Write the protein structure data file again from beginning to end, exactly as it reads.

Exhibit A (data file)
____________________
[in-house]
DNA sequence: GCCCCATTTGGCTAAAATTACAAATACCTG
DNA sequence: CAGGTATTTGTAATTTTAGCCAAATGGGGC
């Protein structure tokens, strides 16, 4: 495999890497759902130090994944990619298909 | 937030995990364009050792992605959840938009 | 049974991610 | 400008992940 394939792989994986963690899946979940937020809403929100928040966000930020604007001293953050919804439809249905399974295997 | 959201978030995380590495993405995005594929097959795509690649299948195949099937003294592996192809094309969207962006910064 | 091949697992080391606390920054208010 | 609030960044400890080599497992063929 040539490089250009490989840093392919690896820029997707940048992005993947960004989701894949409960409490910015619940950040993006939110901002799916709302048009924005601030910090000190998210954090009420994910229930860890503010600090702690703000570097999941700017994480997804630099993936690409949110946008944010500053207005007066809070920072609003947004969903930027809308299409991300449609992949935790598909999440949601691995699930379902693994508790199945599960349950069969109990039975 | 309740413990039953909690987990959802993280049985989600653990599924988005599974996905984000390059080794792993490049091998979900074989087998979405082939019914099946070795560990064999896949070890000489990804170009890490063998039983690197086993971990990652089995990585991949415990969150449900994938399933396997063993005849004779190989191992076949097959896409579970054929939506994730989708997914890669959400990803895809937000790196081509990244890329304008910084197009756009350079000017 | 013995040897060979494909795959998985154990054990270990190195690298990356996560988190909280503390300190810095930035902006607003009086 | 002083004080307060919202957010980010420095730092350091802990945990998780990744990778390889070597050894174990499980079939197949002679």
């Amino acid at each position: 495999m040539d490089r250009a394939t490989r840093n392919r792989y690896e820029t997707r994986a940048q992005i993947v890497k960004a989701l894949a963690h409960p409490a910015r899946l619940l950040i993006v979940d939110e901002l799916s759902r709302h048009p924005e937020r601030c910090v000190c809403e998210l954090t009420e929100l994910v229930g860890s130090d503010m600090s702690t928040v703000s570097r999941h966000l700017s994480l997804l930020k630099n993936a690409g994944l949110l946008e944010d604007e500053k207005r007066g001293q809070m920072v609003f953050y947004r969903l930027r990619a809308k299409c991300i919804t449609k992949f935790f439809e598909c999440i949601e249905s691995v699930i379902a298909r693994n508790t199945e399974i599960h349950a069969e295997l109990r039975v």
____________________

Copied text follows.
[in-house]
DNA sequence: GCCCCATTTGGCTAAAATTACAAATACCTG
DNA sequence: CAGGTATTTGTAATTTTAGCCAAATGGGGC
């Protein structure tokens, strides 16, 4: 495999890497759902130090994944990619298909 | 937030995990364009050792992605959840938009 | 049974991610 | 400008992940 394939792989994986963690899946979940937020809403929100928040966000930020604007001293953050919804439809249905399974295997 | 959201978030995380590495993405995005594929097959795509690649299948195949099937003294592996192809094309969207962006910064 | 091949697992080391606390920054208010 | 609030960044400890080599497992063929 040539490089250009490989840093392919690896820029997707940048992005993947960004989701894949409960409490910015619940950040993006939110901002799916709302048009924005601030910090000190998210954090009420994910229930860890503010600090702690703000570097999941700017994480997804630099993936690409949110946008944010500053207005007066809070920072609003947004969903930027809308299409991300449609992949935790598909999440949601691995699930379902693994508790199945599960349950069969109990039975 | 309740413990039953909690987990959802993280049985989600653990599924988005599974996905984000390059080794792993490049091998979900074989087998979405082939019914099946070795560990064999896949070890000489990804170009890490063998039983690197086993971990990652089995990585991949415990969150449900994938399933396997063993005849004779190989191992076949097959896409579970054929939506994730989708997914890669959400990803895809937000790196081509990244890329304008910084197009756009350079000017 | 013995040897060979494909795959998985154990054990270990190195690298990356996560988190909280503390300190810095930035902006607003009086 | 002083004080307060919202957010980010420095730092350091802990945990998780990744990778390889070597050894174990499980079939197949002679």
């Amino acid at each position: 495999m040539d490089r250009a394939t490989r840093n392919r792989y690896e820029t997707r994986a940048q992005i993947v890497k960004a989701l894949a963690h409960p409490a910015r899946l619940l950040i993006v979940d939110e901002l799916s759902r709302h048009p924005e937020r601030c910090v000190c809403e998210l954090t009420e929100l994910v229930g860890s130090d503010m600090s702690t928040v703000s570097r999941h966000l700017s994480l997804l930020k630099n993936a690409g994944l949110l946008e944010d604007e500053k207005r007066g001293q809070m920072v609003f953050y947004r969903l930027r990619a809308k299409c991300i919804t449609k992949f935790f439809e598909c999440i949601e249905s691995v699930i379902a298909r693994n508790t199945e399974i599960h349950a069969e295997l109990r039975v």